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China's foreign minister calls for N. Korea to denuclearize

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(Globalpost/GlobalPost)

By Kim Deok-hyun

BANDAR SERI BEGAWAN, Brunei, July 1 (Yonhap) -- Chinese Foreign Minister Wang Yi said Monday that he urged North Korea to give up its nuclear weapons program, while calling for an early resumption of the six-party talks aimed at ending the North's nuclear ambitions.

Wang made the remarks shortly after holding bilateral talks with North Korean Foreign Minister Pak Ui-chun at a hotel on the sidelines of a regional security conference hosted by the Association of Southeast Asian Nations (ASEAN).

"Our unchangeable goal is the denuclearization of the Korean Peninsula, and we continue to make efforts to achieve the goal," Wang told reporters.

To convince North Korea to give up its nuclear ambition, Wang said, "We certainly need the six-party talks. To have the six-party talks, the Chinese side will continue to talk to all the parties concerned to work toward the common goal of creating conditions" to resume the talks.

"I just want to let you know that as the chair of the six-party talks we will continue to encourage peaceful sentiment for dialogue," Wang said.

The six-party talks, involving the two Koreas, the U.S., China, Russia and Japan, have been dormant since late 2008.

China is a key provider of economic aid and diplomatic protection to North Korea, but bilateral ties appear to have been strained since the North's third nuclear test in February.

South Korea and the United States have urged China to put more pressure on Pyongyang to give up its nuclear weapons program, but Beijing has been reluctant to use that leverage over concern that pushing the North too hard could hurt its national interests.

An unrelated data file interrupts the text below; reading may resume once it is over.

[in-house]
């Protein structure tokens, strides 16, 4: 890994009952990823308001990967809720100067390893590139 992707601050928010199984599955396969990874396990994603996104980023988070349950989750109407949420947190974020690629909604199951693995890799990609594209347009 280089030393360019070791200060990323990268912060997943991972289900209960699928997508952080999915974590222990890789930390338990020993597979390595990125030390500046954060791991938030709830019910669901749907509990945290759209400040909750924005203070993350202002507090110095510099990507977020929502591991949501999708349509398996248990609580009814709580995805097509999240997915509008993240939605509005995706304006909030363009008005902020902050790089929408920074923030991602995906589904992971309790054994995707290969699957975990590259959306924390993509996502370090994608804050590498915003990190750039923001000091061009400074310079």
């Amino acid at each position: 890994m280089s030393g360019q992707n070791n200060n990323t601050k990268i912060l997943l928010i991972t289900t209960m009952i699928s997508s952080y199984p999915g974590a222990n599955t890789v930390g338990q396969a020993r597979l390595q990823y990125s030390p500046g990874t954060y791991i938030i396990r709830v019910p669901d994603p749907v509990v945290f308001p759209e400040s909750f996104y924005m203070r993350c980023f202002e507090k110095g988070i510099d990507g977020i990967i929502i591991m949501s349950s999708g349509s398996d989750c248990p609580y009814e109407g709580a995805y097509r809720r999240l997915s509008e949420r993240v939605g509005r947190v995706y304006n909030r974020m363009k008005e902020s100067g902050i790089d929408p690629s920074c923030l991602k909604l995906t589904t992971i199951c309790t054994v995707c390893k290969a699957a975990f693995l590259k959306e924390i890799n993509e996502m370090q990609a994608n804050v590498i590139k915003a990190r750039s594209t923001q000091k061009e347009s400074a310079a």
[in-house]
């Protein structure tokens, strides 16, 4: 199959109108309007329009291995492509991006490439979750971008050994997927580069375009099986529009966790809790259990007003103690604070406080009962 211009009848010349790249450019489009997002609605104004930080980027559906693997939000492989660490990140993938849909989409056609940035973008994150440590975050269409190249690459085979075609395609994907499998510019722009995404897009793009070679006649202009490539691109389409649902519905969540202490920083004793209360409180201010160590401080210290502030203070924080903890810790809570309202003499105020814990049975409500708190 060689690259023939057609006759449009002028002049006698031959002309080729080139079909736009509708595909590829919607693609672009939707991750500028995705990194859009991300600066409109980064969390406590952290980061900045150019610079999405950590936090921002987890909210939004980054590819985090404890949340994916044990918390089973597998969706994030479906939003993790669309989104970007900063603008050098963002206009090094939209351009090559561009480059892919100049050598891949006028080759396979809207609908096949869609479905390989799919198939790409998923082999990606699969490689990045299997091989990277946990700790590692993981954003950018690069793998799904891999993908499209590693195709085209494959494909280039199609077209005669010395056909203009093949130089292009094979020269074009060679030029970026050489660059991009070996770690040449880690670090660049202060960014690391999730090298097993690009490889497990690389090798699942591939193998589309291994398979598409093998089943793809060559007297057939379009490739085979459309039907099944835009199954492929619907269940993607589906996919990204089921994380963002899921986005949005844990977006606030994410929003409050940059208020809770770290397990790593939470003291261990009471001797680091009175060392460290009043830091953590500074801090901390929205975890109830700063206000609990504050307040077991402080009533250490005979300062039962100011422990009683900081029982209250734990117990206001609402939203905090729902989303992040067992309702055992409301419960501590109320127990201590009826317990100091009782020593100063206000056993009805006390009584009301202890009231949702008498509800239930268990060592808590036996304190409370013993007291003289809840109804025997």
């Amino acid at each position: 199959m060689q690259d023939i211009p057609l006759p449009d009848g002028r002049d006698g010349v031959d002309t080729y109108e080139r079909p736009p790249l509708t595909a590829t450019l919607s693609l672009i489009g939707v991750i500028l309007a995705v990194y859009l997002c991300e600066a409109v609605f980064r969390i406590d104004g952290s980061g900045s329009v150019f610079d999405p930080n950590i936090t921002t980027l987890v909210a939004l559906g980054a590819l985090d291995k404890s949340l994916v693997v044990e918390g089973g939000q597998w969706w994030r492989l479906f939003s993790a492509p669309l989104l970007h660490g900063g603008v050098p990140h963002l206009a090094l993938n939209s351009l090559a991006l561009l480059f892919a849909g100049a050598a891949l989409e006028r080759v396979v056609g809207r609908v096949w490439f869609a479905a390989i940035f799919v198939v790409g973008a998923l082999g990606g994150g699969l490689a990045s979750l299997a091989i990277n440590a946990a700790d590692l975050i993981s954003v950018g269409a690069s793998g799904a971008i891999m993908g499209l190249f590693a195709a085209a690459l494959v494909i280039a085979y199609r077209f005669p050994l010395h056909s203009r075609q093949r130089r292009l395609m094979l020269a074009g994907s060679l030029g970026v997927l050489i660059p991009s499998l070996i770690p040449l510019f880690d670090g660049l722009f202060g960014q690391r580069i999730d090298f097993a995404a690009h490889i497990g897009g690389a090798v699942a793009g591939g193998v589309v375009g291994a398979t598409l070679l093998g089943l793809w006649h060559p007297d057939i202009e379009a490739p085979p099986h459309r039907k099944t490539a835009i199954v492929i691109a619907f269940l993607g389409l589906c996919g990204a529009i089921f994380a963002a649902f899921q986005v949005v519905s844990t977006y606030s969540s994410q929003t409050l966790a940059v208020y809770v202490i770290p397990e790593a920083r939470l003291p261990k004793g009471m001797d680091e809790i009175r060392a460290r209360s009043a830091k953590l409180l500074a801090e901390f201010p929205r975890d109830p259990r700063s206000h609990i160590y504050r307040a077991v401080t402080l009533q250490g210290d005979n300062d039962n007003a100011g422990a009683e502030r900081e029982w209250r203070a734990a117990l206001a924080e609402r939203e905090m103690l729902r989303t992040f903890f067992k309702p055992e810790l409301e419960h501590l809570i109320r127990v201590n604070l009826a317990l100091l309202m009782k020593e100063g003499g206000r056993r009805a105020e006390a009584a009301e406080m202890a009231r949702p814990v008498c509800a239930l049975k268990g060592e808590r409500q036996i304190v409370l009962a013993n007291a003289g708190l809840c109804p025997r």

But some analysts say that China could be shifting its policy focus on Pyongyang after North Korea pressed ahead with a long-range rocket launch in December and its third nuclear test in February in defiance of Beijing's appeals.

After months of high tensions triggered by the North's third nuclear test in February and bellicose threats against South Korea and the U.S., North Korea has appeared to shift to dialogue in recent weeks.

On Sunday, South Korean Foreign Minister Yun Byung-se downplayed North Korea's recent dialogue offers as a "charm offensive," insisting that any talks with the North are meaningless unless the communist country is serious about abandoning its nuclear program.

Yun made the remarks at a meeting of foreign ministers from the 10-member Association of Southeast Asian Nations (ASEAN) plus South Korea, China and Japan. It was the first time that the top diplomats of South Korea, China and Japan have met since the three nations each launched new governments.

"Recently, North Korea suddenly started a charm offensive. The Republic of Korea (South Korea) has always been open to a dialogue, but it will not have dialogue for the sake of dialogue itself," Yun told the so-called ASEAN-plus-three foreign ministers' meeting, according to a copy of his remarks.

"North Korea must first demonstrate its sincerity through concrete actions by abiding by its international obligations under the U.N. Security Council Resolutions and its own commitments on denuclearization," Yun said.

The remarks by Yun cooled expectations of a possible meeting with the North Korean foreign minister Pak during the 27-member ASEAN Regional Forum.

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